The US ambassador to Brazil, Todd Chapman, said in an interview with newspaper Folha de S.Paulo that the US was also looking to carry out similar financing projects “in other parts of the world”.
Chapman said barring Chinese-made equipment was “a matter of national security and the security of the economy itself”.
The financing would be backed by the International Development Finance Corporation, a development bank created by the US in late 2018 to counter China’s own wide-ranging international development projects.
It would focus on bringing in 5G equipment from Ericsson and Nokia, Chapman said.
“There have been some conversations in Brazil, including with my participation,” he told the paper. “And this is also happening in other parts of the world, it’s not only in Brazil that we want to work with Ericsson and Nokia.”
He mentioned that the US is bringing in a programme called 5G Clean Path on 1 August that will bar US diplomatic facilities from using the services of network operators that use Chinese equipment.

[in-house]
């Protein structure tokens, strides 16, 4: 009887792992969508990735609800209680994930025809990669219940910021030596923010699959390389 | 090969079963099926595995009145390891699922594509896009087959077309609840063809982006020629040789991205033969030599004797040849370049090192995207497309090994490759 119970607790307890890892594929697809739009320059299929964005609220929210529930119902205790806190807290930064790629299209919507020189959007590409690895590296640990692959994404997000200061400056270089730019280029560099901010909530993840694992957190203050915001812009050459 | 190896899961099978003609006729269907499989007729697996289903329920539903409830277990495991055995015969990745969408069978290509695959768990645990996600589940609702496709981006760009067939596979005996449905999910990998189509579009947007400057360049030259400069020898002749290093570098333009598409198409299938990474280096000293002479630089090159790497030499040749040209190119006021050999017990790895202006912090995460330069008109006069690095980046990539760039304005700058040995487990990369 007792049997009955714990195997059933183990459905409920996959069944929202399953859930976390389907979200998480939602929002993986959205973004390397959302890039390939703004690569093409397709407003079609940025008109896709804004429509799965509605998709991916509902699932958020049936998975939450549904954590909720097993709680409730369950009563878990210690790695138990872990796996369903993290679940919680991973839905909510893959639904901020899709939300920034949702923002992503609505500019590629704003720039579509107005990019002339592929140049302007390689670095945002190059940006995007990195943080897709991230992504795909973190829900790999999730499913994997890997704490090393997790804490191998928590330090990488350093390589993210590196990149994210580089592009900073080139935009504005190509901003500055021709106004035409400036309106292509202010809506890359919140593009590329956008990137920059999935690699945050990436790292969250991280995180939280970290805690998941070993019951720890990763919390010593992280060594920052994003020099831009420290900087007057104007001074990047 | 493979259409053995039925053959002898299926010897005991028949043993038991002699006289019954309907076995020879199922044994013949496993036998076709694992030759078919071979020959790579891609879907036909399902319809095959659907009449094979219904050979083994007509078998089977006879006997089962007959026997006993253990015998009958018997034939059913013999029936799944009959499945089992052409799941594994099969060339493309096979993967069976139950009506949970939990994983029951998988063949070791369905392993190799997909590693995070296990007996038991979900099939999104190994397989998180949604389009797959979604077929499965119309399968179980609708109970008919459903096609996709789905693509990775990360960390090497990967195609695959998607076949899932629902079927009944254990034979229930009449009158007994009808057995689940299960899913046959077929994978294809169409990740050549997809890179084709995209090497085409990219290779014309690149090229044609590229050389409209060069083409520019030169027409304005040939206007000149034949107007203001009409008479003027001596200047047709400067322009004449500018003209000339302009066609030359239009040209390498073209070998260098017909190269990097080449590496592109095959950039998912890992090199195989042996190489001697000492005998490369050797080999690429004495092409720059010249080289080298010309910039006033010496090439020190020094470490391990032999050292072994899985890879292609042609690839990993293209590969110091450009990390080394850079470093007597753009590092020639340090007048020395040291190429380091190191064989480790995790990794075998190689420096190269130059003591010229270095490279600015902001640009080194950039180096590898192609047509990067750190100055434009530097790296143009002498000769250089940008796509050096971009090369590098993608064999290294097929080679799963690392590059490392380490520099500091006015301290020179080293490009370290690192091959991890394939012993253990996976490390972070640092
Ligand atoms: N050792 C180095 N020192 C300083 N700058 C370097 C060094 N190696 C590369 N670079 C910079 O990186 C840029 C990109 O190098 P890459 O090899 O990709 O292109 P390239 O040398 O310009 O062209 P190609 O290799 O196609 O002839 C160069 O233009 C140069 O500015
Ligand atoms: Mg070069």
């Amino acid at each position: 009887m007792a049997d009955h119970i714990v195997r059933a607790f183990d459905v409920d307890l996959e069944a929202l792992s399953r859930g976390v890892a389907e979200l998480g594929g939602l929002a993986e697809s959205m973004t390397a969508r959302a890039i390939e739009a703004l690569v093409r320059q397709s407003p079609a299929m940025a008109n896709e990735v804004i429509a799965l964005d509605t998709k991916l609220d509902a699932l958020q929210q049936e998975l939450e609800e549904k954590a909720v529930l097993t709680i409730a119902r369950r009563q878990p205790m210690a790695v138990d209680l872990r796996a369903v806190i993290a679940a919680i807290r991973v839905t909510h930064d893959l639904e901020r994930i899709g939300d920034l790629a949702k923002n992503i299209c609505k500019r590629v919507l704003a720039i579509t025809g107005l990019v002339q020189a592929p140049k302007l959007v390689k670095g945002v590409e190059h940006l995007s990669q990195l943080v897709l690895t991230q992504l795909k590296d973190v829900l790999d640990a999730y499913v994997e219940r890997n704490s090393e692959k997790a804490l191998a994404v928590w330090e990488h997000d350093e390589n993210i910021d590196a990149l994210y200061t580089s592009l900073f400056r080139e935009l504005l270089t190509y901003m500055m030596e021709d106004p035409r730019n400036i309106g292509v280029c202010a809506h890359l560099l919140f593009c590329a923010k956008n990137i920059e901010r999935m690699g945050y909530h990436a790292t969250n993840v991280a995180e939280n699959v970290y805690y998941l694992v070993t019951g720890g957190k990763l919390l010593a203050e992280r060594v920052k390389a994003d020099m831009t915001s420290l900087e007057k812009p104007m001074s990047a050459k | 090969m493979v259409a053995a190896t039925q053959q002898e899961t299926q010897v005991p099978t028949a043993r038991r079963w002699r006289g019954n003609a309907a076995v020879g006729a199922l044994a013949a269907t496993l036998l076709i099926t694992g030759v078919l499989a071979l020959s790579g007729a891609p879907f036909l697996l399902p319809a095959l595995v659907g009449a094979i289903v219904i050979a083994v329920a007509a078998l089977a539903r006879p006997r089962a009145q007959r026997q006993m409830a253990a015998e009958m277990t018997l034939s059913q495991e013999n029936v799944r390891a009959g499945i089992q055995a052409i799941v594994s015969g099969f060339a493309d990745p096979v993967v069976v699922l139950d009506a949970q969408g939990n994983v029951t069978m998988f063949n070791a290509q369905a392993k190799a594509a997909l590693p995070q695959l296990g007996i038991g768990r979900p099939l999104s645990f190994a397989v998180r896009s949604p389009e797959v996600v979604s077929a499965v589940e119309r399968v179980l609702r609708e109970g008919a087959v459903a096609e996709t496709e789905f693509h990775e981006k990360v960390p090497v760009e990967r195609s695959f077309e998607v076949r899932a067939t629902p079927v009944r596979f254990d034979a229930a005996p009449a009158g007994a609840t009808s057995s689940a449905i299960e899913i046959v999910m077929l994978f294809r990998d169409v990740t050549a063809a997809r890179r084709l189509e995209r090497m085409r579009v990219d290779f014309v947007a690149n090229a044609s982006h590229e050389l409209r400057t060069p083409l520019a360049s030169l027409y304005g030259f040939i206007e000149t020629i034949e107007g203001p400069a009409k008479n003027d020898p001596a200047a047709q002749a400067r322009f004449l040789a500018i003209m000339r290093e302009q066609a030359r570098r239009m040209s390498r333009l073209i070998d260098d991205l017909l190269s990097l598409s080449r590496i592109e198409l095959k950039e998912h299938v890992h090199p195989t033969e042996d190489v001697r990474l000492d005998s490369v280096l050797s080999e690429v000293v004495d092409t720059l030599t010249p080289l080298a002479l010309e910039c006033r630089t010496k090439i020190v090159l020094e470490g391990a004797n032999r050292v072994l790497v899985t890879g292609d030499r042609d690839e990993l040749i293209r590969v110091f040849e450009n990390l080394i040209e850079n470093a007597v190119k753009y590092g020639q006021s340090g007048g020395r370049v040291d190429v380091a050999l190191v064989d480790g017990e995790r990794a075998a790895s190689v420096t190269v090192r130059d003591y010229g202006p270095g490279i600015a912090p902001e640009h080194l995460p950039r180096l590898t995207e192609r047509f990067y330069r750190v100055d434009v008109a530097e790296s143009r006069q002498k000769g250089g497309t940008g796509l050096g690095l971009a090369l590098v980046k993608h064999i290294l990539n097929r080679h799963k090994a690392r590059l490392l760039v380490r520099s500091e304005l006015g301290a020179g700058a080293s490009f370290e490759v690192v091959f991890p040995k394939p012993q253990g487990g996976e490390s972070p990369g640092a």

He argued that international investors could become wary of countries that make use of Huawei components.
“Who wants to make investments in countries where their information will not be protected?” Chapman told the paper.
“All of this has an impact on the investment climate in the country.”
The US has been urging its allies to bar Chinese-made equipment from their 5G infrastructure programmes, but so far only a handful, including Australia and New Zealand, have done so.
“I hope that we will have, here in Brazil, a decision that will satisfy your national, economic and security interest,” Chapman said.
The US argues that the Chinese government could compel Huawei to spy on countries that use its equipment, while Huawei says it could not be compelled and does not have the means to do so.
Most recently, the US said it would alter export laws in order to cut off Huawei’s supply of microprocessors manufactured by overseas companies that use US equipment or software.
The company has accused the US of using national security as a pretext to hobble free competition.
Huawei has had a presence in Brazil for 20 years – as in the UK – and is helping telecommunications companies upgrade their networks ahead of an expected 5G spectrum auction.
The company has carried out 5G tests with all four major carriers in Brazil and last year was reportedly planning to build another factory in Sao Paolo state by 2022.
Huawei earlier this month launched an advertising campaign in the UK marking the 20th anniversary of its presence in the British market and saying it was committed to the country.